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Fact Sheet


Winter storms typically bring snow, ice, dangerously cold temperatures and hazardous driving conditions. For your protection and that of your family, it is vital that you be prepared.

What You Can Do to Prepare

Plan Ahead
Ensure that each member of your family has a warm coat, hat, mittens or gloves, and insulated, water-resistant boots. Have extra blankets handy. Assemble a disaster supply kit for the home. Include:
- first aid kit and necessary medications
- battery-powered flashlight and radio
- extra batteries
- canned food and non-electric can opener
- bottled water

Winterize your car. Have your battery, tires and coolant system checked. Carry plenty of extra windshield washer fluid. When possible, keep your gas tank at least half full to prevent fuel line freeze-up.

Assemble a winter travel survival kit for your car. Travel with a cell phone to use in case of emergency.

Stay Tuned for Storm Information
Listen to your local TV and radio stations for current storm information.

Know what winter storm watches, warnings and blizzards are:
- A winter storm WATCH indicates the possibility of a winter storm in your area.
- A WARNING occurs when a winter storm actually is headed toward you.
- A BLIZZARD means strong winds, blinding wind-driven snow, and dangerous wind chills are shelter immediately!

During a Winter Storm Watch
Stay tuned for continuing information. Listen to your local TV and radio stations for storm updates. Be aware of changing weather conditions.
Travel only if necessary. If you must travel, be sure to have your winter travel survival kit. Keep your gas tank as full as possible for emergency use, as well as to avoid fuel line freeze-up. And, tell someone where you are going, what your route will be, and when you expect to arrive.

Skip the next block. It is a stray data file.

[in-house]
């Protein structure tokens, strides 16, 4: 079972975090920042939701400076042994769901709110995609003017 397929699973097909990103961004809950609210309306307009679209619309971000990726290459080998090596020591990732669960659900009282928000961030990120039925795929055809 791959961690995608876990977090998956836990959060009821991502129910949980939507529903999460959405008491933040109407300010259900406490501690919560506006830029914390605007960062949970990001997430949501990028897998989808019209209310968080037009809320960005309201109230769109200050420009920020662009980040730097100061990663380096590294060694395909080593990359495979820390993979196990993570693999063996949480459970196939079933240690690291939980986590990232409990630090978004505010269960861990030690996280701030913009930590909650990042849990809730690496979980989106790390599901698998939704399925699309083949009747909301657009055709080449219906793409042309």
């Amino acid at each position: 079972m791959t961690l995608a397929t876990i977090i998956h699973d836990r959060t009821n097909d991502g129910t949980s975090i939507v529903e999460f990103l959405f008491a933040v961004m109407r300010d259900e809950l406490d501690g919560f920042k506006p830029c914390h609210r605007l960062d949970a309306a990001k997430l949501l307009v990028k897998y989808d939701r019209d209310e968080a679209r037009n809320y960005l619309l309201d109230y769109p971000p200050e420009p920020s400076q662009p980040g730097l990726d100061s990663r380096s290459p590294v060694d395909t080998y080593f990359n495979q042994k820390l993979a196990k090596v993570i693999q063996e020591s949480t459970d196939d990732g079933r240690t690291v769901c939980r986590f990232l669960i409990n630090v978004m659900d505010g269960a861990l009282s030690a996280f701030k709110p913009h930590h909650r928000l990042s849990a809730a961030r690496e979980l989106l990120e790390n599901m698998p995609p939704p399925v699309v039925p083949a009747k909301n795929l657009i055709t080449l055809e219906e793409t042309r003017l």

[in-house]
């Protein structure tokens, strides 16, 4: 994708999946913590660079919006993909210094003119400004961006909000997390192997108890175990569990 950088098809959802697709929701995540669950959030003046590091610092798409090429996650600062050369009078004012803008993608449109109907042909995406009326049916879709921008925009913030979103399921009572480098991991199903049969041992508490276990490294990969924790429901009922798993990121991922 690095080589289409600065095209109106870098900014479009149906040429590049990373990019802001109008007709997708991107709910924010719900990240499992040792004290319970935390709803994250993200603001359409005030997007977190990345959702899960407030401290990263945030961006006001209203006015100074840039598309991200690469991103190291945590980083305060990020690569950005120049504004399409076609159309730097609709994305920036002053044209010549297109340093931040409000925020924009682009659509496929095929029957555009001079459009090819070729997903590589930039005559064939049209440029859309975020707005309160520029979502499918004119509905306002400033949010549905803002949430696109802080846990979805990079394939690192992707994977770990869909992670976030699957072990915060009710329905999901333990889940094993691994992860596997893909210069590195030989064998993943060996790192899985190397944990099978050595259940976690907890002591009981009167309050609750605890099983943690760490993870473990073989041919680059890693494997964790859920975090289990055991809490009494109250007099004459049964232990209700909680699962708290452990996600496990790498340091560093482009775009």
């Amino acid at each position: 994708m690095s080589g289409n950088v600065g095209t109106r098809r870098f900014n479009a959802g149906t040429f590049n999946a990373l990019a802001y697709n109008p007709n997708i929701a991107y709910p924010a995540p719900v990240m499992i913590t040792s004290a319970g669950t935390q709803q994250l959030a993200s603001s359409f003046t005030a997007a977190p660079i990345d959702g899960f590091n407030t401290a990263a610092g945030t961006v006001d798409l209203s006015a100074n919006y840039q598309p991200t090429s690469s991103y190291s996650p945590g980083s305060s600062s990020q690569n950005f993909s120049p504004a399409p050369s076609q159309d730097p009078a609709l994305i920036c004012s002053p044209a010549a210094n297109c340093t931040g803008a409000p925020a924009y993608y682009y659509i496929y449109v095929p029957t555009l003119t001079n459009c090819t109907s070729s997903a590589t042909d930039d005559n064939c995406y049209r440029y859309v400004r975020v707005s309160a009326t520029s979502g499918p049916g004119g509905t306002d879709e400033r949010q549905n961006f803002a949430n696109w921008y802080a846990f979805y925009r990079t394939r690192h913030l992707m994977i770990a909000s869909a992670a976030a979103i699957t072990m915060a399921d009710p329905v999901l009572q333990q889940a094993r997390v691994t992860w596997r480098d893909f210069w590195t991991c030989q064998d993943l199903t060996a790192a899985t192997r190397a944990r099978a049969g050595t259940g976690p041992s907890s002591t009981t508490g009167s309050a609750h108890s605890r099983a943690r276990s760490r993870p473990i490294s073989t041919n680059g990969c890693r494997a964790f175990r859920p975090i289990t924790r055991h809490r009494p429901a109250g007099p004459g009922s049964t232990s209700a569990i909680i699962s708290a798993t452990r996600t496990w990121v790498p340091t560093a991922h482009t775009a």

During a Winter Storm Warning
Stay indoors. If you must go outside, dress in layers. Several layers of lightweight clothing will keep you warmer than a single heavy coat. Also, remember to wear gloves and a hat. During severely cold weather, place a covering over your mouth to protect your lungs.
Know the hazards of windchill. Windchill combines the cooling effect of wind and cold temperatures on exposed skin. As wind increases, heat is carried away from the body at a faster rate, reducing body temperature.

When Shoveling After a Storm, Use Caution

It's physically demanding work, so avoid overexertion and be sure to take frequent breaks. If possible, push the snow aside rather than lifting. When lifting, bend your knees, not your back. Let your leg muscles do the work.

If You Get Stranded While Traveling
Stay with your vehicle. Do not try to walk to safety. Disorientation occurs quickly in cold temperatures and wind-driven snow.

Make yourself visible Tie a brightly colored (preferably red) banner or cloth on your antenna or hang it out a window. After the snowfall ends, raise the hood of your engine to indicate trouble.

Run vehicle for ten minutes every hour. Operate the heater and keep your overhead light on to remain visible for rescuers. Keep the exhaust pipe clear to prevent fumes from entering the vehicle, and always leave a down-wind window open slightly to avoid carbon monoxide poisoning. Also, keep the radiator free of snow to prevent overheating.

Keep moving. From time to time vigorously move your arms, fingers, legs and toes to keep blood circulating and to stay warm. If you are with others, huddle together for warmth and sleep in shifts.

If you must leave your vehicle after the storm ends, write your name, address, phone number and destination on a piece of paper and leave it in a very visible location in the vehicle.

American Red Cross

Contact the South Dakota Safety Council at
or phone 605-361-7785 or 1-800-952-5539.